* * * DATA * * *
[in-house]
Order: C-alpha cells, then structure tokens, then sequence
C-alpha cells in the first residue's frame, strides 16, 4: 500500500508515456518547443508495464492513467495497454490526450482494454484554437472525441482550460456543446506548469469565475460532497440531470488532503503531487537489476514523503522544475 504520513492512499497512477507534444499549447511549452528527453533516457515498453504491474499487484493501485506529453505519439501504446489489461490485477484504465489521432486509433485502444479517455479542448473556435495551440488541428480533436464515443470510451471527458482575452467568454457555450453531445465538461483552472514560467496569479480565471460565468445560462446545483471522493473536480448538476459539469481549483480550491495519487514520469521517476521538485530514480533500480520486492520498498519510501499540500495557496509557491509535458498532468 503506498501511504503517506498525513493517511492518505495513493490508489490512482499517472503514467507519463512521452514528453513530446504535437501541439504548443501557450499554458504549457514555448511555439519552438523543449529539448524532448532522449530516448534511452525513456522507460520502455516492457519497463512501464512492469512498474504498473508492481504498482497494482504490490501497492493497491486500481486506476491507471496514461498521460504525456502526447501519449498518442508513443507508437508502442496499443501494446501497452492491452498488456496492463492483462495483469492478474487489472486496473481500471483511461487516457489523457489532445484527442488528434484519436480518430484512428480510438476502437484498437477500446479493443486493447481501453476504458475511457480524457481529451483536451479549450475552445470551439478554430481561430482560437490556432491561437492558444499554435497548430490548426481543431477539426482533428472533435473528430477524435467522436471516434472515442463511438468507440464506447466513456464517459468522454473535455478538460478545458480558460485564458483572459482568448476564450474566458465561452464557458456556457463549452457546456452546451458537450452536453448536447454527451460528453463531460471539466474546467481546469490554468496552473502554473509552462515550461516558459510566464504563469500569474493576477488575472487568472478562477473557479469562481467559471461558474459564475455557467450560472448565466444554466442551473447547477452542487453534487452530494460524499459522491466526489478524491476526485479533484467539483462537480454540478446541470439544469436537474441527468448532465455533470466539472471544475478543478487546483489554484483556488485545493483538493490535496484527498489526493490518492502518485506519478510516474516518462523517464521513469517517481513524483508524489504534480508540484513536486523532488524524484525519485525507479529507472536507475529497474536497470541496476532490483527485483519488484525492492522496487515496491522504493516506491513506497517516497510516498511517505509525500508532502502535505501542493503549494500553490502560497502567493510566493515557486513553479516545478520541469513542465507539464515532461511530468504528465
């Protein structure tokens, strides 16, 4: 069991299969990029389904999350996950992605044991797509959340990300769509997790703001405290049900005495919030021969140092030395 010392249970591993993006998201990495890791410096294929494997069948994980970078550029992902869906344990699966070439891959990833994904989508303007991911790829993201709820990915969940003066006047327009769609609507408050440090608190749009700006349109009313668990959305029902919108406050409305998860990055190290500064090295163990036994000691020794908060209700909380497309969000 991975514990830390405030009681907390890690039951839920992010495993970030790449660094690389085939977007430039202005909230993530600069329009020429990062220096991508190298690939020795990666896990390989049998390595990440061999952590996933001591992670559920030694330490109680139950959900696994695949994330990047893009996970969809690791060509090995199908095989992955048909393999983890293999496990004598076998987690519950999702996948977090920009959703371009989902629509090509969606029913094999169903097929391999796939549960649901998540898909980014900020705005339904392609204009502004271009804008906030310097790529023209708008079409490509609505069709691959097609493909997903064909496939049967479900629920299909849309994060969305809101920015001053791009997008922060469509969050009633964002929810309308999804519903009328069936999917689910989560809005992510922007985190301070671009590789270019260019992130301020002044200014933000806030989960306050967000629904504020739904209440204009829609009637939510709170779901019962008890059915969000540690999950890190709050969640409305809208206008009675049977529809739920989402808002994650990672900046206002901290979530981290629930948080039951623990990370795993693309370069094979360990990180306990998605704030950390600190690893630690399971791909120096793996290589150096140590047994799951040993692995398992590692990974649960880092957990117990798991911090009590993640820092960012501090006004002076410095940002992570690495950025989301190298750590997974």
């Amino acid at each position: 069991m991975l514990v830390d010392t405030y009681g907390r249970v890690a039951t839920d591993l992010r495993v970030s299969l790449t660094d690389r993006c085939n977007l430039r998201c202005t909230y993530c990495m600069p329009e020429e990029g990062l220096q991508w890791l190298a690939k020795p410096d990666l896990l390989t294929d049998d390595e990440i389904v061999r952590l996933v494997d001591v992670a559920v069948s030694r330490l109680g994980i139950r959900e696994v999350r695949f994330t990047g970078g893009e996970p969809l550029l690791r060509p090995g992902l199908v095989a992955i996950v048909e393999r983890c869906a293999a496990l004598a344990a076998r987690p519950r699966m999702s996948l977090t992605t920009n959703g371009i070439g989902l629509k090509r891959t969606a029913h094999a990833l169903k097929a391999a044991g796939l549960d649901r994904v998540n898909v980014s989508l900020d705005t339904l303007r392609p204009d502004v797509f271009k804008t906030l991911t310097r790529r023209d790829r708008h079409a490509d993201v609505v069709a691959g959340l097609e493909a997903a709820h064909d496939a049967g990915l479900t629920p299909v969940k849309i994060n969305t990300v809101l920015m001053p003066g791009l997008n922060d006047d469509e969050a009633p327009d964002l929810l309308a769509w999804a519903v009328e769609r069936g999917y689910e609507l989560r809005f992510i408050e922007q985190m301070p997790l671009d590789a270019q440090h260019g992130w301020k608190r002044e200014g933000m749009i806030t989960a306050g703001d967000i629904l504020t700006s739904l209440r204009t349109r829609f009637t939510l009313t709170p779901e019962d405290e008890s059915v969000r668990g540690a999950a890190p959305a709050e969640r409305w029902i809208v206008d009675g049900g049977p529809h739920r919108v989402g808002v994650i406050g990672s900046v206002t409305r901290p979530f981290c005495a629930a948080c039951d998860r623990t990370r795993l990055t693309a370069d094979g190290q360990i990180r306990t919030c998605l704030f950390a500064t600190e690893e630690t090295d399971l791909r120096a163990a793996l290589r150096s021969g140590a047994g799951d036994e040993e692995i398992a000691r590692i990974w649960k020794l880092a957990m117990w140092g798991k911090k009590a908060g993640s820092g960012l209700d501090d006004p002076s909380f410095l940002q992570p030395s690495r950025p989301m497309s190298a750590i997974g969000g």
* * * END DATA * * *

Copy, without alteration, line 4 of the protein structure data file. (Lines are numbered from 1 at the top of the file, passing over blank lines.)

């Protein structure tokens, strides 16, 4: 069991299969990029389904999350996950992605044991797509959340990300769509997790703001405290049900005495919030021969140092030395 010392249970591993993006998201990495890791410096294929494997069948994980970078550029992902869906344990699966070439891959990833994904989508303007991911790829993201709820990915969940003066006047327009769609609507408050440090608190749009700006349109009313668990959305029902919108406050409305998860990055190290500064090295163990036994000691020794908060209700909380497309969000 991975514990830390405030009681907390890690039951839920992010495993970030790449660094690389085939977007430039202005909230993530600069329009020429990062220096991508190298690939020795990666896990390989049998390595990440061999952590996933001591992670559920030694330490109680139950959900696994695949994330990047893009996970969809690791060509090995199908095989992955048909393999983890293999496990004598076998987690519950999702996948977090920009959703371009989902629509090509969606029913094999169903097929391999796939549960649901998540898909980014900020705005339904392609204009502004271009804008906030310097790529023209708008079409490509609505069709691959097609493909997903064909496939049967479900629920299909849309994060969305809101920015001053791009997008922060469509969050009633964002929810309308999804519903009328069936999917689910989560809005992510922007985190301070671009590789270019260019992130301020002044200014933000806030989960306050967000629904504020739904209440204009829609009637939510709170779901019962008890059915969000540690999950890190709050969640409305809208206008009675049977529809739920989402808002994650990672900046206002901290979530981290629930948080039951623990990370795993693309370069094979360990990180306990998605704030950390600190690893630690399971791909120096793996290589150096140590047994799951040993692995398992590692990974649960880092957990117990798991911090009590993640820092960012501090006004002076410095940002992570690495950025989301190298750590997974």